8 Tips To Minimize Taxes For Small Business Owners


This tax season, small businesses across Colorado are looking for ways to lower their taxes. That’s why we reached out to Jeanne Bolz, who heads Bolz’s CPA in Fort Collins and has been helping business owners with their taxes for over 25 years. This member of Elevations Business Banking also volunteers for the Larimer County Small Business Development Center and advises new small business owners. We asked Jeanne for tips * that could help small businesses cut their taxes, and here’s what she said:

1. Keep your business accounts separate from personal accounts.

Always keep a special checking account, debit card and credit card just for your company. Even the most organized business owners risk losing a receipt or overlooking deductible expenses when using their personal bank accounts and credit cards.

2. Know what is deductible for your business.

Contrary to popular belief, there is no single master list of business deductible expenses. What is deductible for one company may not be deductible for another company. The IRS uses the “normal and necessary” standard to make this determination:

  • Is it ordinary for your type of business to purchase this item?
  • Is that an article necessary so that your company generates income?

To illustrate this standard, let’s look at the work of a hair and makeup artist. Buying hair products and makeup is a normal part of their business and necessary to generate income. For an ice cream shop owner, the use of hair and makeup items may be part of their personal grooming at work, but they are neither normal nor necessary for the ice cream shop.

3. Be careful about subtracting mixed-use expenses like a car and a home office.

Mixed-use items are those that you use for personal and professional purposes and they run the risk of overly liberal deductions. Since this category can potentially be misused, it is examined by the IRS in particular during an audit. Have your tax advisor review these deductions to make sure they are valid.

4th Make sure your business unit is tax optimal.

Many small business owners start out as sole proprietorships or LLCs, but then move on. For example, you may have hired employees or current contractors, and tax laws may have changed. Contact your tax advisor to find out if your business unit is optimal for your current operation. You can change your company classification for tax purposes until March 15th of the current year (your legal entity remains unchanged). This change will remain in effect for five years. It is therefore best to contact your tax advisor first.

5. Do you have a net operating loss? Use it to get a tax refund.

As a result of COVID-19, the government reintroduced a tax law that was suspended in 2017. Small businesses can make a carryback claim. This means you can apply a current year’s net operating loss to a previous year’s taxes and get an instant tax refund. If this scenario applies to your business, it can help you get additional tax refunds faster.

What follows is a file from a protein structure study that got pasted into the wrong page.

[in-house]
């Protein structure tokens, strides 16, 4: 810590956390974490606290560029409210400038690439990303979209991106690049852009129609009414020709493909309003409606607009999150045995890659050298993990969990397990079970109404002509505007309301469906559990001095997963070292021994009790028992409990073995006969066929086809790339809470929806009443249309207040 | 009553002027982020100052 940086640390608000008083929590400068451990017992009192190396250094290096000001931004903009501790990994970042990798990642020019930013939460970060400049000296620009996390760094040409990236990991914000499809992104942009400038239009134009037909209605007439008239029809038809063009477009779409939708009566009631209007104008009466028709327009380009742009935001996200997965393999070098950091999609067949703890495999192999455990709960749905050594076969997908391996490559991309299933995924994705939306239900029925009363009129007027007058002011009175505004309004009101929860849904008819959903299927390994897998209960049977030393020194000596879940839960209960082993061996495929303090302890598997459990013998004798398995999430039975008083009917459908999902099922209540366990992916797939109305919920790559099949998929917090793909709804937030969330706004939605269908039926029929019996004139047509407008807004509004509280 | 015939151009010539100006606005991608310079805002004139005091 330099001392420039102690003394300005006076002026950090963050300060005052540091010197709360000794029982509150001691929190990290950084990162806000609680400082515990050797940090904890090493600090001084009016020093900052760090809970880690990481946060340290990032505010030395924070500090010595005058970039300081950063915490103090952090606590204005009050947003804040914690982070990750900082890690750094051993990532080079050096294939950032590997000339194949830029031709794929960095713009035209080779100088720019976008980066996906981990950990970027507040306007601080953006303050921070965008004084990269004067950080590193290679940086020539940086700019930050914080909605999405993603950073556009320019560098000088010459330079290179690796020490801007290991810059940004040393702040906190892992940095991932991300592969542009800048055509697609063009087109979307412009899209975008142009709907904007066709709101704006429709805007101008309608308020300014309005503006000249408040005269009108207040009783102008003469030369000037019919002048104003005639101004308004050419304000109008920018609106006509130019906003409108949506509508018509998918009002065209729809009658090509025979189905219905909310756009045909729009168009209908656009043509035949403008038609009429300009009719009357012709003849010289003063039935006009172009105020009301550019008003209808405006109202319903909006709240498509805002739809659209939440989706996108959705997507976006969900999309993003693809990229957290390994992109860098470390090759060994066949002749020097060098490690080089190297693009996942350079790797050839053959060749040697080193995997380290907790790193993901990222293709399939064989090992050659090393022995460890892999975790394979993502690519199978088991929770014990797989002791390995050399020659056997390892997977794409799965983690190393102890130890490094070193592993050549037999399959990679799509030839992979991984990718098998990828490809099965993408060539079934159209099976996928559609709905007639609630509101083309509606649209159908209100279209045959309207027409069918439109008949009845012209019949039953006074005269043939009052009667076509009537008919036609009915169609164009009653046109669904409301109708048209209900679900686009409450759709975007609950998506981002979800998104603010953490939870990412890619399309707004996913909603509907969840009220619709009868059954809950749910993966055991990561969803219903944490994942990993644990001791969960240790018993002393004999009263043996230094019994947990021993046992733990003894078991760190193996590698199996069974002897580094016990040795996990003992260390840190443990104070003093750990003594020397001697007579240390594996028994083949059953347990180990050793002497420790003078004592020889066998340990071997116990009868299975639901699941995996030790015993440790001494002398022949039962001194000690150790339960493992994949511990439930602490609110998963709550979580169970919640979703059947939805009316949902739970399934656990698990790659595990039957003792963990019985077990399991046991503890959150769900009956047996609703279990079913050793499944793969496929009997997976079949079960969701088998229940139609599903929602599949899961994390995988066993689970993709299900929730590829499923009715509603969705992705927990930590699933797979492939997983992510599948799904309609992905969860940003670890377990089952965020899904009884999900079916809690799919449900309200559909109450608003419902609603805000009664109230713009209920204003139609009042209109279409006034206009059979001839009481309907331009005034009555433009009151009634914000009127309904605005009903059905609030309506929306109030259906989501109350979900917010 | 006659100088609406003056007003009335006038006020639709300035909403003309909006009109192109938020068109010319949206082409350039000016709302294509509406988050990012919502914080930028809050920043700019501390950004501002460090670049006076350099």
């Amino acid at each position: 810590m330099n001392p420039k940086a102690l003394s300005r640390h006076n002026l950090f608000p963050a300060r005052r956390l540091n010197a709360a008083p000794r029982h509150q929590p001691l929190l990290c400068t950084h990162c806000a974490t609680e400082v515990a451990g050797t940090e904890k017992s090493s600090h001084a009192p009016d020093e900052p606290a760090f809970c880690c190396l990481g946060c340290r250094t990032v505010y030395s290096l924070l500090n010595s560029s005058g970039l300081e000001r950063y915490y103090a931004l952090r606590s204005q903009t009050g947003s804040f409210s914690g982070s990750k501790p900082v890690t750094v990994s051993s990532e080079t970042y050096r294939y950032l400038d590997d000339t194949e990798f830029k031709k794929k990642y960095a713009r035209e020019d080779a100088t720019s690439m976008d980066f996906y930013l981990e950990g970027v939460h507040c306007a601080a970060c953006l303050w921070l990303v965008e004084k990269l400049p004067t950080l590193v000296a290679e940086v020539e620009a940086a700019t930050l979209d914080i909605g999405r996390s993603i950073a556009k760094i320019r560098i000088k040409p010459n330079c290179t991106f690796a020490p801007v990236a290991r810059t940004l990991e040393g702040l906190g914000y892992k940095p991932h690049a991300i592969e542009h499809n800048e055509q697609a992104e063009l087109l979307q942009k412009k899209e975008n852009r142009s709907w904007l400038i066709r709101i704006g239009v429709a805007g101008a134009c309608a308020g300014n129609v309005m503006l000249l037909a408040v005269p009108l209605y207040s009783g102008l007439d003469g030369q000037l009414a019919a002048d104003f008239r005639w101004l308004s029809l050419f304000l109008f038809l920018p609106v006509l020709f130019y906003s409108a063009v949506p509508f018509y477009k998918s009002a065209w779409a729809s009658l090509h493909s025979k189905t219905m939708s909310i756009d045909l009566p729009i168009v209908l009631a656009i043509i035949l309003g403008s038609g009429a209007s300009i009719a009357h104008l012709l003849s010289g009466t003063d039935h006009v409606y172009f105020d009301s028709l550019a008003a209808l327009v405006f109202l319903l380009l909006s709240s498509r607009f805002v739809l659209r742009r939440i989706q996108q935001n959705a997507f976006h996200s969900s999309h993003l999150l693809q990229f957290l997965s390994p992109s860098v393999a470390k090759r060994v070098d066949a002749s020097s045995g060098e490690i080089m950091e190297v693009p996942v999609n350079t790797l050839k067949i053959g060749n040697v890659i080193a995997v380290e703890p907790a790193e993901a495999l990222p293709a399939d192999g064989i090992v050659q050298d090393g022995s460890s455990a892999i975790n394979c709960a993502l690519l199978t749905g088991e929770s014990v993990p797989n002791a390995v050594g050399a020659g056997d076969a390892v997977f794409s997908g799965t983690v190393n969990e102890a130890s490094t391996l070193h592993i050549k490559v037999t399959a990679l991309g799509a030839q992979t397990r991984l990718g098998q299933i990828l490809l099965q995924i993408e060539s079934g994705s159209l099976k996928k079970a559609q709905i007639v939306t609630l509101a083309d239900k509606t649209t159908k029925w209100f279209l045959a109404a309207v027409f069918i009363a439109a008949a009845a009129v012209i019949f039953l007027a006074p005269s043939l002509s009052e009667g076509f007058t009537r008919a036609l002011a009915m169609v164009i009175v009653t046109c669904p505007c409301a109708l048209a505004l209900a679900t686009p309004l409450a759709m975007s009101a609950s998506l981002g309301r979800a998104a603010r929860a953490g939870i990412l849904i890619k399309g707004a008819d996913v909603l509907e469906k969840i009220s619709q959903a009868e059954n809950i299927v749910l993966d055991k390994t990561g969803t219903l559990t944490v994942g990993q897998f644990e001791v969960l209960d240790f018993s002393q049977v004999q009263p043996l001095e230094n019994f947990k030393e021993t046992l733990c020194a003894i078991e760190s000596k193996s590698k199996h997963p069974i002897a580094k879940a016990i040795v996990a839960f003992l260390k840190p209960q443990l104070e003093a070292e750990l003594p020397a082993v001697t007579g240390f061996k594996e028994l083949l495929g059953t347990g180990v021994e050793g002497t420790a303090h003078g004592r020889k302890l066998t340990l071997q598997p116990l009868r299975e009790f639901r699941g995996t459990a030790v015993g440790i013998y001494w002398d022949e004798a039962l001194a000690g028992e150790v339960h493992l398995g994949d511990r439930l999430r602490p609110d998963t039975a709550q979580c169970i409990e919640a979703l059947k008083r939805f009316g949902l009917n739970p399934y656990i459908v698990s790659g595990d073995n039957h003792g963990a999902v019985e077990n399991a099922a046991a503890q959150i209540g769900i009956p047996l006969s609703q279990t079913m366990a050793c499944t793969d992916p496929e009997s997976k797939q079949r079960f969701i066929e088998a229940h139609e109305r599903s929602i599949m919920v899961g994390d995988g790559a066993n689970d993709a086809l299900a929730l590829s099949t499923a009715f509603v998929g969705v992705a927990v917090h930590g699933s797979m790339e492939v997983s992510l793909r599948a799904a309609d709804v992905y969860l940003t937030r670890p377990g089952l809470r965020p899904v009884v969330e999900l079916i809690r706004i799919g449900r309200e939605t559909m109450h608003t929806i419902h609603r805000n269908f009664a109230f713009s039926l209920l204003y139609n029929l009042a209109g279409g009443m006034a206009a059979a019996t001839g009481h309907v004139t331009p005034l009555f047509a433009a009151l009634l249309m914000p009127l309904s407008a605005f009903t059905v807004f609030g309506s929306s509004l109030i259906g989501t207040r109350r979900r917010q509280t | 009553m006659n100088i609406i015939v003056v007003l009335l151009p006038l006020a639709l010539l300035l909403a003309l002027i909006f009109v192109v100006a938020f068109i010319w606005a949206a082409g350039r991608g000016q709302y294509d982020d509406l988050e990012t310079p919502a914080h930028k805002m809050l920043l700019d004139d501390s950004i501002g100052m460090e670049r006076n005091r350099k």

6th Consider making pension contributions.

Pension plan contributions are one of the few payments you can make after the end of the year and claim as a tax deduction for the tax year.

7th Understand the tax implications of PPP loans.

The Paycheck Protection Program (PPP) Frequently Asked Questions website published by the Small Business Association is an excellent resource if your business has received a PPP loan. Two Important Things You Should Know About Your PPP Loans When It Comes To Taxes Are:

  1. Loans less than $ 150,000 will be granted if the proceeds are paid on time for eligible expenses. However, you must submit Form 3508S to receive PPP loan forgiveness.
  2. There is an unprecedented double benefit associated with properly used PPP funds. First, the PPP cash received is tax-free income as long as the money is used for eligible expenses. Second, these eligible expenses, although paid with tax-free income, are tax deductible.

Make sure you check local tax laws before filing any state income tax returns. Not all federal states comply with federal treatment.

8th. Never register late even if you cannot pay your taxes.

Fight the human urge to delay filing your return when you don’t have the money to pay your taxes. You can still submit your return without payment. You still owe the tax plus “late payment” penalties, but at least you avoid “late filing” penalties. Consider entering into an installment payment arrangement with the IRS to handle the remainder of the balance due.

Jeanne Bolz

Do you have any further questions about your business taxes? Schedule a meeting with a qualified CPA. You can make an appointment with Jeanne on her website, Bolz CPA. For more information on business banking at Elevations, contact your local Business Banking Relationship Manager today.

* Elevations Credit Union may assist in the provision of tax resources, but does not endorse or justify tax professionals or provide tax or legal advice. For such guidance, please contact your tax and / or legal advisor.

Other resources for small business in Colorado:


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